Over the past year, general practice in Northern Ireland has been in crisis – 19 practices have handed back their contract since July last year, and during that time the country has been without a first or deputy first ministers. Dr Stout says the demand on GPs is ‘crazy’ and ‘unmanageable’, so for some practices, formal list closure may be the only way to stave off a contract handback. In fact, the BMA NI advised GP partners to consider formal list closure in their recent ‘safe working’ guidance.
But many practices will have to use other methods of managing workload if the acceptance rate for list closure applications remains so low (at 18%). In Derry, GP partner and BMA NI chair Dr Tom Black applied earlier this year due to unmanageable workload, but after a long waiting period the Department of Health rejected the request.
Dr Black says: ‘There are other practices in Northern Ireland who have applied for list closure and been declined. My concern is that the only practices who seem to be allowed to have a list of closure are those practices which have already handed back their contracts. Now, that seems to me an extraordinary state of affairs.’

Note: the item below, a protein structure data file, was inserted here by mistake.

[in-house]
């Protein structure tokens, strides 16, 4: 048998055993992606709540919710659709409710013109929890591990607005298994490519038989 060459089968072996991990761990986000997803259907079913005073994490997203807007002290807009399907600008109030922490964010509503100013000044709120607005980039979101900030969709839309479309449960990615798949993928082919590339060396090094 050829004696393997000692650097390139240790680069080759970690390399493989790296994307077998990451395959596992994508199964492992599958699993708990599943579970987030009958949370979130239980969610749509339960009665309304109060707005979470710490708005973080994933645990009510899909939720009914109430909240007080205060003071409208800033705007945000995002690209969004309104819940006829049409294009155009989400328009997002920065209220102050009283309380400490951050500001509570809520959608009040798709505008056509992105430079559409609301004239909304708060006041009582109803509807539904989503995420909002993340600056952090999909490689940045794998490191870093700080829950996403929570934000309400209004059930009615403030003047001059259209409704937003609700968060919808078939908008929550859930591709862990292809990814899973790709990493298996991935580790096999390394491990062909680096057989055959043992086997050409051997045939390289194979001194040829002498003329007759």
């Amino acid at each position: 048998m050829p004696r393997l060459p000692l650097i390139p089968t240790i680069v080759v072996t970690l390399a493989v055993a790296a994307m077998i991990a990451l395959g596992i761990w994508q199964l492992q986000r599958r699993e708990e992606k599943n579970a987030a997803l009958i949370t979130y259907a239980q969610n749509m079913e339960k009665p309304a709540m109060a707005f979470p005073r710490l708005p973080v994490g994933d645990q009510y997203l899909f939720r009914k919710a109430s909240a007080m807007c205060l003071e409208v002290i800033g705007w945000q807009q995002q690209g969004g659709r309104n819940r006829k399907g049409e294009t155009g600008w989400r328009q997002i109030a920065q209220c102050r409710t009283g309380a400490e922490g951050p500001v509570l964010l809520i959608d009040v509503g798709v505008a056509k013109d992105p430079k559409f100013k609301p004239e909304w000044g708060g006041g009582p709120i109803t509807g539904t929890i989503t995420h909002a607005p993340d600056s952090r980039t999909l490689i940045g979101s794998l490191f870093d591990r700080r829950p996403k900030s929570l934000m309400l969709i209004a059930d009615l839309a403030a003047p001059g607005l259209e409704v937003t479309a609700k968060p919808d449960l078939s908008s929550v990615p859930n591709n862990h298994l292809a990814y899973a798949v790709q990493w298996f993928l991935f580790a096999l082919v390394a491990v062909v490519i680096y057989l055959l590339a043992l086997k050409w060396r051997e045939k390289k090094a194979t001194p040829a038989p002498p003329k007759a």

Although GP leaders continue to have concerns, the Northern Ireland Government did take some action last year. To help struggling practices, they set a temporary freeze on registrations for patients who already had a GP in the area to support practices during the winter. However this only lasted from November 2022 to the end of March 2023.
Scotland is also seeing a high number of formal list closure applications – but with an acceptance rate of 100%. Last year, this accounted for just under a third (53) of the total applications across the four nations. Glasgow LMC medical director and GPC Scotland deputy chair Dr Patricia Moultrie says the number in Glasgow (19) is a significant increase on previous years, when they’d expect to only have one or two practices closing their list.